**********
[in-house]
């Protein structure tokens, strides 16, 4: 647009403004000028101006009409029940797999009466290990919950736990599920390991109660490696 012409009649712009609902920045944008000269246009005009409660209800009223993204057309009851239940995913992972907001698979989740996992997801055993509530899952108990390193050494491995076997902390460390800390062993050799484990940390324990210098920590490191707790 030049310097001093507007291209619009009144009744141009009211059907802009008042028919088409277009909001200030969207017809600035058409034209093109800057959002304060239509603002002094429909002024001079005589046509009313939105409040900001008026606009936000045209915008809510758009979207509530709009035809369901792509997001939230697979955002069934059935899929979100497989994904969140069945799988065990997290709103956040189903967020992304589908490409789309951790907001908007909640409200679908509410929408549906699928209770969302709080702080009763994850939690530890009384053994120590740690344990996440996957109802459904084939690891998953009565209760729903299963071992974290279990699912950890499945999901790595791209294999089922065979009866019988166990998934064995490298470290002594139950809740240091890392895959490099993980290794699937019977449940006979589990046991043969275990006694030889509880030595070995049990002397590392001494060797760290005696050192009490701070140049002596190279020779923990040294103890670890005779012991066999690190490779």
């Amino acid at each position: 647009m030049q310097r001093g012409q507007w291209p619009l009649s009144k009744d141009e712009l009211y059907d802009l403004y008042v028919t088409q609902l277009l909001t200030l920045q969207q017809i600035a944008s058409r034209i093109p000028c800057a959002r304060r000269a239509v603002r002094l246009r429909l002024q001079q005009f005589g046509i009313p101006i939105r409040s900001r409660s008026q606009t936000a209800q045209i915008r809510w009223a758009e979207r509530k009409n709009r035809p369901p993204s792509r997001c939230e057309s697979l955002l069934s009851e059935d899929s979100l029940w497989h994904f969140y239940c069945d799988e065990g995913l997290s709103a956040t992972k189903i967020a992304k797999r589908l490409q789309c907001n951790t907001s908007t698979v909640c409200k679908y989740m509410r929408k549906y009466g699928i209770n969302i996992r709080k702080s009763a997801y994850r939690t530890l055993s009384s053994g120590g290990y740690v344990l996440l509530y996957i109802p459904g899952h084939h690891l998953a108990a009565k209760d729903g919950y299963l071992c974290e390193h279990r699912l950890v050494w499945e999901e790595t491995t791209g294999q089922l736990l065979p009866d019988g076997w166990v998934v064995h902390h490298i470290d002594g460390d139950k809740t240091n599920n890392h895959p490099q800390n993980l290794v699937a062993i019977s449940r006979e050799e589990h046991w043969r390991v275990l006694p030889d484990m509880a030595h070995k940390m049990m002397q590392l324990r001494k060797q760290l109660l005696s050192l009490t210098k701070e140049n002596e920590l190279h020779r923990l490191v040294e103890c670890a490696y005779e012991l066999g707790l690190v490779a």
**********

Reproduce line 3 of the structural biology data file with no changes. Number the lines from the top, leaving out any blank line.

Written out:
């Amino acid at each position: 647009m030049q310097r001093g012409q507007w291209p619009l009649s009144k009744d141009e712009l009211y059907d802009l403004y008042v028919t088409q609902l277009l909001t200030l920045q969207q017809i600035a944008s058409r034209i093109p000028c800057a959002r304060r000269a239509v603002r002094l246009r429909l002024q001079q005009f005589g046509i009313p101006i939105r409040s900001r409660s008026q606009t936000a209800q045209i915008r809510w009223a758009e979207r509530k009409n709009r035809p369901p993204s792509r997001c939230e057309s697979l955002l069934s009851e059935d899929s979100l029940w497989h994904f969140y239940c069945d799988e065990g995913l997290s709103a956040t992972k189903i967020a992304k797999r589908l490409q789309c907001n951790t907001s908007t698979v909640c409200k679908y989740m509410r929408k549906y009466g699928i209770n969302i996992r709080k702080s009763a997801y994850r939690t530890l055993s009384s053994g120590g290990y740690v344990l996440l509530y996957i109802p459904g899952h084939h690891l998953a108990a009565k209760d729903g919950y299963l071992c974290e390193h279990r699912l950890v050494w499945e999901e790595t491995t791209g294999q089922l736990l065979p009866d019988g076997w166990v998934v064995h902390h490298i470290d002594g460390d139950k809740t240091n599920n890392h895959p490099q800390n993980l290794v699937a062993i019977s449940r006979e050799e589990h046991w043969r390991v275990l006694p030889d484990m509880a030595h070995k940390m049990m002397q590392l324990r001494k060797q760290l109660l005696s050192l009490t210098k701070e140049n002596e920590l190279h020779r923990l490191v040294e103890c670890a490696y005779e012991l066999g707790l690190v490779a």